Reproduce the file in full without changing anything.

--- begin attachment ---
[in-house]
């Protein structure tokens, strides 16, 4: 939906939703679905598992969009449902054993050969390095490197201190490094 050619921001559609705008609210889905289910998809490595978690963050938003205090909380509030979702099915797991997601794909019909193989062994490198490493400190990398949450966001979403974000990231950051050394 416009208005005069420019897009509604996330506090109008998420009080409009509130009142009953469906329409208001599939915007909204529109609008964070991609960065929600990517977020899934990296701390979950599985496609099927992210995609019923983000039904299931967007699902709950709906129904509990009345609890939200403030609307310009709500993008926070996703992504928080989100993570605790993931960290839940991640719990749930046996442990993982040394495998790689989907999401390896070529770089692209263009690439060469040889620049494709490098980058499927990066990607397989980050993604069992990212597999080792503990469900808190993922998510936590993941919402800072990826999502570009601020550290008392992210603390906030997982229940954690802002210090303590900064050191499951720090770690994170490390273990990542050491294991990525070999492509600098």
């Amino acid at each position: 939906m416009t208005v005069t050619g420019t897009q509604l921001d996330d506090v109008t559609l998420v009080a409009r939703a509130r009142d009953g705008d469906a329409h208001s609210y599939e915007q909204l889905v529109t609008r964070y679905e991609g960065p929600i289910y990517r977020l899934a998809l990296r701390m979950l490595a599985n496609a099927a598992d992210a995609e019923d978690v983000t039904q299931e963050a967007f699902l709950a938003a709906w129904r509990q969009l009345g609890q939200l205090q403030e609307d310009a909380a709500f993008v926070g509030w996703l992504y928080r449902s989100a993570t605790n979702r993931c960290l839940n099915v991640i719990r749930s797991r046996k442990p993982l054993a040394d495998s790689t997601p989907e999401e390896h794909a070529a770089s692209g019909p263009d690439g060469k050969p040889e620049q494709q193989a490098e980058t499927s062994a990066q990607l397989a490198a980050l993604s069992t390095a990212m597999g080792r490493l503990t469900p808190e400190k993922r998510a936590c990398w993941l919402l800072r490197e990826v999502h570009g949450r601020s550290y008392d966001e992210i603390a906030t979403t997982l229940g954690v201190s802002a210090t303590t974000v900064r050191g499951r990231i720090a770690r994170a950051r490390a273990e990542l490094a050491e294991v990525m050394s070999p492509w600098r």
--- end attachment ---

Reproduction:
[in-house]
């Protein structure tokens, strides 16, 4: 939906939703679905598992969009449902054993050969390095490197201190490094 050619921001559609705008609210889905289910998809490595978690963050938003205090909380509030979702099915797991997601794909019909193989062994490198490493400190990398949450966001979403974000990231950051050394 416009208005005069420019897009509604996330506090109008998420009080409009509130009142009953469906329409208001599939915007909204529109609008964070991609960065929600990517977020899934990296701390979950599985496609099927992210995609019923983000039904299931967007699902709950709906129904509990009345609890939200403030609307310009709500993008926070996703992504928080989100993570605790993931960290839940991640719990749930046996442990993982040394495998790689989907999401390896070529770089692209263009690439060469040889620049494709490098980058499927990066990607397989980050993604069992990212597999080792503990469900808190993922998510936590993941919402800072990826999502570009601020550290008392992210603390906030997982229940954690802002210090303590900064050191499951720090770690994170490390273990990542050491294991990525070999492509600098």
């Amino acid at each position: 939906m416009t208005v005069t050619g420019t897009q509604l921001d996330d506090v109008t559609l998420v009080a409009r939703a509130r009142d009953g705008d469906a329409h208001s609210y599939e915007q909204l889905v529109t609008r964070y679905e991609g960065p929600i289910y990517r977020l899934a998809l990296r701390m979950l490595a599985n496609a099927a598992d992210a995609e019923d978690v983000t039904q299931e963050a967007f699902l709950a938003a709906w129904r509990q969009l009345g609890q939200l205090q403030e609307d310009a909380a709500f993008v926070g509030w996703l992504y928080r449902s989100a993570t605790n979702r993931c960290l839940n099915v991640i719990r749930s797991r046996k442990p993982l054993a040394d495998s790689t997601p989907e999401e390896h794909a070529a770089s692209g019909p263009d690439g060469k050969p040889e620049q494709q193989a490098e980058t499927s062994a990066q990607l397989a490198a980050l993604s069992t390095a990212m597999g080792r490493l503990t469900p808190e400190k993922r998510a936590c990398w993941l919402l800072r490197e990826v999502h570009g949450r601020s550290y008392d966001e992210i603390a906030t979403t997982l229940g954690v201190s802002a210090t303590t974000v900064r050191g499951r990231i720090a770690r994170a950051r490390a273990e990542l490094a050491e294991v990525m050394s070999p492509w600098r």